PM Orbán tells German press: Hungary is not ‘pro-Russian,’ it just wants a peace that will benefit Hungary, Ukraine and Europe

By Dénes Albert
6 Min Read

During an interview on Tuesday, Hungarian Prime Minister Viktor Orbán told Germany’s Bild Zeitung that Hungary is not pro-Russian and that his policies are solely based on the good of the Hungarian people.

In the first half of the interview, Orbán was asked: “In 1989, you made a memorable speech in Budapest, calling for the withdrawal of Soviet troops from Hungary. Why is it that decades later, you finally sided with Russia and are seen in Europe as a friend of Putin?

His response was: “Are you trying to provoke me with this question? To say to a Hungarian that he is pro-Russian is something completely…” to which the interviewer interrupted him saying that he was “only quoting European people.”

Orbán went on to expand his answer regarding the allegation, saying: “This goes completely against our historical experience. I am fighting for Hungary. I am not interested in Putin. I do not care about Russia. I care about Hungary. My position and my actions are guided by what is good for Hungarians. And it is clear that everything that is happening between Russia and Ukraine is bad for Hungarians. It is dangerous for Hungarians. We have already lost human lives in this conflict. There is a Hungarian minority there (in Ukraine). The danger of war is in our immediate neighborhood, unlike for you Germans. For you, there is Poland and Hungary between Russia and the war in Ukraine.”

The interviewer interjected, saying that Poland is completely different, to which Orbán replied:

“What I am talking about is that war for us is not just a theoretical issue, not just a moral issue. It is happening in our immediate neighborhood. So, we have to be very careful about how we behave, what we do and what we don’t do. So, Hungary does what is in the interest of the Hungarian people, period. If you want to know how Hungarians feel about Russia, remember that the ’56 revolution against the Soviet Union is part of our DNA. Go to the House of Terror Museum and you will see how Hungarians feel about it.”

During the interview, Orbán also discussed possible outcomes to the war, where he stated his belief that Ukraine has a serious disadvantage in terms of raw manpower.

“The problem is that the Ukrainians will run out of soldiers before the Russians and that will be a decisive factor in the end. That’s why I keep saying, I don’t want to influence the Ukrainians, but I keep saying peace, peace, peace. Otherwise, they will lose huge amounts of wealth and many, many human lives, and the scale of the destruction will be unimaginable. So for the moment, peace is the only solution. Peace at the moment means a ceasefire. I am arguing on the basis of the quickest way to achieve a ceasefire.”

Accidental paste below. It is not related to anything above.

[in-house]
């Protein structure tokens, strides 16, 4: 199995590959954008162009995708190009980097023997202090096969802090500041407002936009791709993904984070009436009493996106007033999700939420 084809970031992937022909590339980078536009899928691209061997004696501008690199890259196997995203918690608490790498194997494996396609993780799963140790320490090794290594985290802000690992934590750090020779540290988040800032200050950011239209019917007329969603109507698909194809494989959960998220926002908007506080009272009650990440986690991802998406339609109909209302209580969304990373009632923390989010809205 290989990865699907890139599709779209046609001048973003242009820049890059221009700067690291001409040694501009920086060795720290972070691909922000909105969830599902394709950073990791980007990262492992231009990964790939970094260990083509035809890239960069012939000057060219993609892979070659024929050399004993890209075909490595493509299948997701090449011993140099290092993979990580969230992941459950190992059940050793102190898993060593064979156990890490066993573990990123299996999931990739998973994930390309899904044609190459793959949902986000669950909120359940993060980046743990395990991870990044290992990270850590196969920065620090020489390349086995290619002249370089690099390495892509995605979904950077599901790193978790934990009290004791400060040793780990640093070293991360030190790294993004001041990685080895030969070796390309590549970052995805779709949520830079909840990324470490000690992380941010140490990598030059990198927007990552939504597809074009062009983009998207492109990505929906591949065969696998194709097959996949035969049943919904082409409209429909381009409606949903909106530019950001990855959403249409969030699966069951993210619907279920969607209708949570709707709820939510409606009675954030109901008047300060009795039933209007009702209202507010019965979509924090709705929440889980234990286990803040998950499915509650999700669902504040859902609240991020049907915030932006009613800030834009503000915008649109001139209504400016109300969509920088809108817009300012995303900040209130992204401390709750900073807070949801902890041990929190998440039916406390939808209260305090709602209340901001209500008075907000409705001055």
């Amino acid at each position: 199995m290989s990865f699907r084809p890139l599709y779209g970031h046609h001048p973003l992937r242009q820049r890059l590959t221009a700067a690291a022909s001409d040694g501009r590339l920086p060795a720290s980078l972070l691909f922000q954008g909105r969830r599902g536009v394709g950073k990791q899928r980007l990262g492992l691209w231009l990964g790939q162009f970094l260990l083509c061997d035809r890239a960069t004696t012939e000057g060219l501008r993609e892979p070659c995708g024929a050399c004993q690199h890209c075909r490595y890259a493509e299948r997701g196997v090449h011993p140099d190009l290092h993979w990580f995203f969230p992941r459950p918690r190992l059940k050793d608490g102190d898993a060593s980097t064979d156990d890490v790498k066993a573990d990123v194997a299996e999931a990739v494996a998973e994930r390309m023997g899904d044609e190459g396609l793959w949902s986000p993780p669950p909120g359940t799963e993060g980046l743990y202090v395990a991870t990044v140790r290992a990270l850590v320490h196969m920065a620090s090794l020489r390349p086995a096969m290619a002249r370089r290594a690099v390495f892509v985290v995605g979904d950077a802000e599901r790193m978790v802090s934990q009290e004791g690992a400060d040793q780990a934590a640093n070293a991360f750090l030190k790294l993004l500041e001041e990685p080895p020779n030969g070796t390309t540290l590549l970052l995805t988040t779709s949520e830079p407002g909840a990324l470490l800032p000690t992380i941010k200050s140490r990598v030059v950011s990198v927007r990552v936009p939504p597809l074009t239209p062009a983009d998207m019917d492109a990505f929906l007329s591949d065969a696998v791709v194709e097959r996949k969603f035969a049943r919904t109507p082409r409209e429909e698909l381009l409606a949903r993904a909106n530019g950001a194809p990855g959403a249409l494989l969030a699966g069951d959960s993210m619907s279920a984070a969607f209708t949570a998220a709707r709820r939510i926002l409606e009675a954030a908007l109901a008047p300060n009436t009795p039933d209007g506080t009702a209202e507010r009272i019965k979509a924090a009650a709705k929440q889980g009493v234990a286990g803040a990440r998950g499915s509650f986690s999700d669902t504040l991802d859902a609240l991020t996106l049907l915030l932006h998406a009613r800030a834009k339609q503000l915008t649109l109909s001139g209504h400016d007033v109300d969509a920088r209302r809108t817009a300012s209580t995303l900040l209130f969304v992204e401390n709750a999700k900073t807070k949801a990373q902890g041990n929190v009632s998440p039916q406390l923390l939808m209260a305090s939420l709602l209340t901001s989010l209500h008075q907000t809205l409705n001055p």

The Bild interviewer noted that Ukrainian President Volodymy Zelensky told Bild that Ukraine would not sit down to negotiate with Russian President Vladimir Putin until it had taken back all territories occupied by Russia. Orbán replied: “I am aware of this opinion. But it’s actually what the Americans want. Ukraine is no longer a sovereign country. They have no money, no weapons. They can only continue to fight because we support them. The West supports them. Therefore, there will be peace when the Americans decide that they want peace.”

He went on to say, “We want to save Ukraine. And the only way we can save it is if the Americans open negotiations with the Russians, if they reach an agreement on the security system and find a place for Ukraine in this new security system.”

He added that “If the Americans say, ‘Guys, we want peace, so we’re not going to give you more money and weapons,’ then there is no alternative for anybody, including the Ukrainians: We have to negotiate, we have to make peace and a ceasefire. So it is in the hands of the Americans.”

Asked whether Vladimir Putin is a war criminal, Orbán said “no, he is not” and then expanded:

“Because there is a war going on. We can talk about war crimes after the war. If we want a ceasefire, we have to negotiate, we have to convince the parties to the conflict to sit down and negotiate. If we want to invite the parties to come and negotiate, but we arrest them, that is not the best idea. So we can talk about all the legal consequences, the criminal consequences, after or in the context of peace. So it is not appropriate to talk about it at the moment.”

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